What were the impacts of the Swadeshi and Boycott movements in India? Please answer this question with as much detail as possible.

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The Swadeshi and Boycott movements helped Indians regain a sense of pride and autonomy that helped pave the way for India to become an independent country after World War II. For many years, Indian pride had been broken by the rule of the Raj or British, who looked down on the Indians and in every way promoted British and western culture as superior while exploiting the country and the people on a massive scale.

Gandhi organized the Indian people to boycott imported, foreign-made goods. As is often the case with colonies like India, their raw materials were sold abroad at very low cost and then the materials fashioned into finished goods imported back into the country and sold at high cost. Gandhi wanted the people to regain control over their lives and encouraged them to boycott or not buy imports and to make their own goods, particularly to weave their own cloth.

We have seen similar movements in the United States as this country dealt with the impact of globalization: Buy American was an attempt from the 1970s to keep manufacturing jobs in the States by encouraging people  to buy only US-made clothing and cars.

Gandhi was ahead of his times in the Swadeshi movement by having people weave cloth on hand looms in their homes. At the time, photographer Margaret Bourne White had a debate with Gandhi in which she ridiculed the idea of home industry. Instead, she said, Gandhi should be encouraging large, heavy industry to come into the country, such as the kind of big steel plants she had photographed in the Soviet Union. This would, she argued, quickly jolt the country into the modern age. Gandhi disagreed, saying such huge works projects would fail, as India was not ready for them. History has proven Gandhi right, and today we embrace what is called micro-enterprise as a key to raising living standards in the Third World.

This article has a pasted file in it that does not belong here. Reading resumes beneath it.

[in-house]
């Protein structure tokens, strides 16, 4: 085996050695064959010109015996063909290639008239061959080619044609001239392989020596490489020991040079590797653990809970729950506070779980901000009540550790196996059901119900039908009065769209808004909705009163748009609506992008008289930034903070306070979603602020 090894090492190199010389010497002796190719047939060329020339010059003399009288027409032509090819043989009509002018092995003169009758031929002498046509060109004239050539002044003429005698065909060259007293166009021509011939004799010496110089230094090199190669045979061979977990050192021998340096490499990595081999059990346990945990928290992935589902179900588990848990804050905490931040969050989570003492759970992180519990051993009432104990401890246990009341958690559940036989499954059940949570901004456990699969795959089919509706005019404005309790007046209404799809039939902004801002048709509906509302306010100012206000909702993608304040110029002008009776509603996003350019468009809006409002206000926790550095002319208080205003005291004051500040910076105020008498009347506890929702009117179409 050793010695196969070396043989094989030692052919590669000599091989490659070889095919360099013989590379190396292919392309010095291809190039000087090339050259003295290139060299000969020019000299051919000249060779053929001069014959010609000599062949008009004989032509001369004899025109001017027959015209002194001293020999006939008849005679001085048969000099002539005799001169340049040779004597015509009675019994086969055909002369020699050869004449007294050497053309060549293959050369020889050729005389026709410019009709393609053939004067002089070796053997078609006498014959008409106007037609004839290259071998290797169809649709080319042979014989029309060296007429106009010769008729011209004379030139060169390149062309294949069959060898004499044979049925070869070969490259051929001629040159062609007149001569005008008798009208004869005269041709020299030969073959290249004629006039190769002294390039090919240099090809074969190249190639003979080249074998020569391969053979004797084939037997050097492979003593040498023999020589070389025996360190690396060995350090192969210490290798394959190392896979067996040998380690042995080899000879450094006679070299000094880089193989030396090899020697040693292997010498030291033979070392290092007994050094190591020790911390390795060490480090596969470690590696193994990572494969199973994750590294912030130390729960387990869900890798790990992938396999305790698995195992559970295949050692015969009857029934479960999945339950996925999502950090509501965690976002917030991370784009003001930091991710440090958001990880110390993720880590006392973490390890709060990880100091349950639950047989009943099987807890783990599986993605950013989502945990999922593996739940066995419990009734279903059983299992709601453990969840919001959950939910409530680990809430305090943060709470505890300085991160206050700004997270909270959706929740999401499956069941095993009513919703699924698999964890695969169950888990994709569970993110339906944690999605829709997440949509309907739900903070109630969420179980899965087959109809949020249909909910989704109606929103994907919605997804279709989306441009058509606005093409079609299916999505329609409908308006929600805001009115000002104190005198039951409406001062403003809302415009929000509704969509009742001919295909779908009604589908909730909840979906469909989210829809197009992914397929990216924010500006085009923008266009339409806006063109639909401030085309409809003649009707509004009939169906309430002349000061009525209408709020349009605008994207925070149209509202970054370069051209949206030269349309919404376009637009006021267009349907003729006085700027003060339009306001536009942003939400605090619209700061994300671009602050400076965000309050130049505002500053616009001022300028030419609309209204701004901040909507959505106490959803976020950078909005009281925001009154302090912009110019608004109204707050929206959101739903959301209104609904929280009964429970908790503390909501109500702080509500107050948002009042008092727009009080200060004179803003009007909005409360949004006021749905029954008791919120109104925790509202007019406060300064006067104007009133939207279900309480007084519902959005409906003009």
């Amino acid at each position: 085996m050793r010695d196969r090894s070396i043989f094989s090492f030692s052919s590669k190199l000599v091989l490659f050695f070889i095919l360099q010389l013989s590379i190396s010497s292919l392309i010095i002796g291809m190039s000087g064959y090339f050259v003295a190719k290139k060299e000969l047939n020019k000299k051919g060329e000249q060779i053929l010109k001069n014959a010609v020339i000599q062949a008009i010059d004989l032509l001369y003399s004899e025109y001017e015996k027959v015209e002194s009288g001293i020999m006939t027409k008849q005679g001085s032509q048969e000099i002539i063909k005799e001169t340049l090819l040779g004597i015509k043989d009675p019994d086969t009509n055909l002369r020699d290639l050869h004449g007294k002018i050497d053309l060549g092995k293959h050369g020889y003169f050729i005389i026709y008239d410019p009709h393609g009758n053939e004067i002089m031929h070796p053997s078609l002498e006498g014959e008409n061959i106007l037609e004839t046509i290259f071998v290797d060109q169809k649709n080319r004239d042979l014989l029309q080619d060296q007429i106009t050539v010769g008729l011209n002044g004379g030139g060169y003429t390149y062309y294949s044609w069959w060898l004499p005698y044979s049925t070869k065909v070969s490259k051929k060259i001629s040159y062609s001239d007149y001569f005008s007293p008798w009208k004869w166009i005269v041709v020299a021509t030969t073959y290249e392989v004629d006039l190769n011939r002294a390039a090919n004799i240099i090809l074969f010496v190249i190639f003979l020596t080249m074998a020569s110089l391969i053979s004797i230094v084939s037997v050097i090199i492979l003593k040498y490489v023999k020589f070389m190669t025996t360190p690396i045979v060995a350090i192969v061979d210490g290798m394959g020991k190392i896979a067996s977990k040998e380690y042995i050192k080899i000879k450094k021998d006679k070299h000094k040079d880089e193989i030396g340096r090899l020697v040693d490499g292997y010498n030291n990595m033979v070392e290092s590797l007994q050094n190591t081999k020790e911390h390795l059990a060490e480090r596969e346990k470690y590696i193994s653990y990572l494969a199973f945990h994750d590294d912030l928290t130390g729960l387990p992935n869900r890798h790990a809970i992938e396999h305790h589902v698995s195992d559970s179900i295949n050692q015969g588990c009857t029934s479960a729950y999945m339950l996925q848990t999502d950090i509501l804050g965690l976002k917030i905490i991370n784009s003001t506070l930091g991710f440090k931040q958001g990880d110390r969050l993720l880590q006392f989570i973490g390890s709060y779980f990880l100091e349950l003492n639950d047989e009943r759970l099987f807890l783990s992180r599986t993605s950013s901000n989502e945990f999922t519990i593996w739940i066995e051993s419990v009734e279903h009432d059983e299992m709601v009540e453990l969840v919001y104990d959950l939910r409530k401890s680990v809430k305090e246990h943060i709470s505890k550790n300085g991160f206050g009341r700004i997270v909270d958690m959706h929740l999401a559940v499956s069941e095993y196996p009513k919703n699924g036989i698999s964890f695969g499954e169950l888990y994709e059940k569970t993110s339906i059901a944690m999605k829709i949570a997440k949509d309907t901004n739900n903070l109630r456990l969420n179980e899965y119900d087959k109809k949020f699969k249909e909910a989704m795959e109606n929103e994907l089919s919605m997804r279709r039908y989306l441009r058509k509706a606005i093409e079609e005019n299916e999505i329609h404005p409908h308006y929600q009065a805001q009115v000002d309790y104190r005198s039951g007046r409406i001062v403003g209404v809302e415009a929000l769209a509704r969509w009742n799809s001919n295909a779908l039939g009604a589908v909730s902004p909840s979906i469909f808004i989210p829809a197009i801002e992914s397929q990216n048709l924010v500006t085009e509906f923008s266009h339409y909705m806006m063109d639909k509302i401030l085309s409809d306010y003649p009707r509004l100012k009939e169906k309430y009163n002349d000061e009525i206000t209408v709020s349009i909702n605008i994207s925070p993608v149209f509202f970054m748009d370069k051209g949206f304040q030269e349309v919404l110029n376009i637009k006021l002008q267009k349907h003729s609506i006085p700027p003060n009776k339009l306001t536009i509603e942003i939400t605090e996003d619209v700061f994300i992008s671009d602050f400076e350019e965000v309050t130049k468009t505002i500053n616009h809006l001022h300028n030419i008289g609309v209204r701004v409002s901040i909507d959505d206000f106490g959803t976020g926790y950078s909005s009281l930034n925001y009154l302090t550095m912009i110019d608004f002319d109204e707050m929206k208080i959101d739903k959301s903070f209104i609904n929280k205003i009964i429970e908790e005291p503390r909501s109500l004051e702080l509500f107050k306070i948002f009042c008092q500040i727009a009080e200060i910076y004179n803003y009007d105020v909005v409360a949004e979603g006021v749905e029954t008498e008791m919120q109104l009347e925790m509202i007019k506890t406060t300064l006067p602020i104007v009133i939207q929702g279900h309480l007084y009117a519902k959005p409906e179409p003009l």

The greatest impact of both movements was to instill in a people used to abjection and loss of self-worth a sense that they could be the masters of their own destiny and run their own country without need for the British. This, as noted above, made independence more possible.

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The Swadeshi movement (which means "from one's own country"), part of the Indian Independence Movement, involved the Indian boycott of British goods and the increasing reliance on goods made in India to weaken the British hold on the country. Though the Swadeshi movement had been active earlier, it was popularized by Gandhi from 1918 until Indian independence. It was designed in part to weaken the Manchester cotton industry that enjoyed a large market in Bengal and to bring back domestic Indian industries. As part of the boycott, many foreign goods were burned, and British cotton was boycotted, as were British sugar and salt, among other products. It became a badge of honor to wear homespun Indian clothing.

Though it is difficult to measure the economic effect of the Swadeshi and Boycott movements precisely, they likely caused a decline in the importation of British cotton for about two to three years. The larger effect was to awaken all sectors of the Indian society, particularly in Bengal (which became the epicenter of Indian nationalism), to fight for independence. In these movements, all kinds of people in India had the opportunity to take part and be moved toward a sense of Indian nationalism. 

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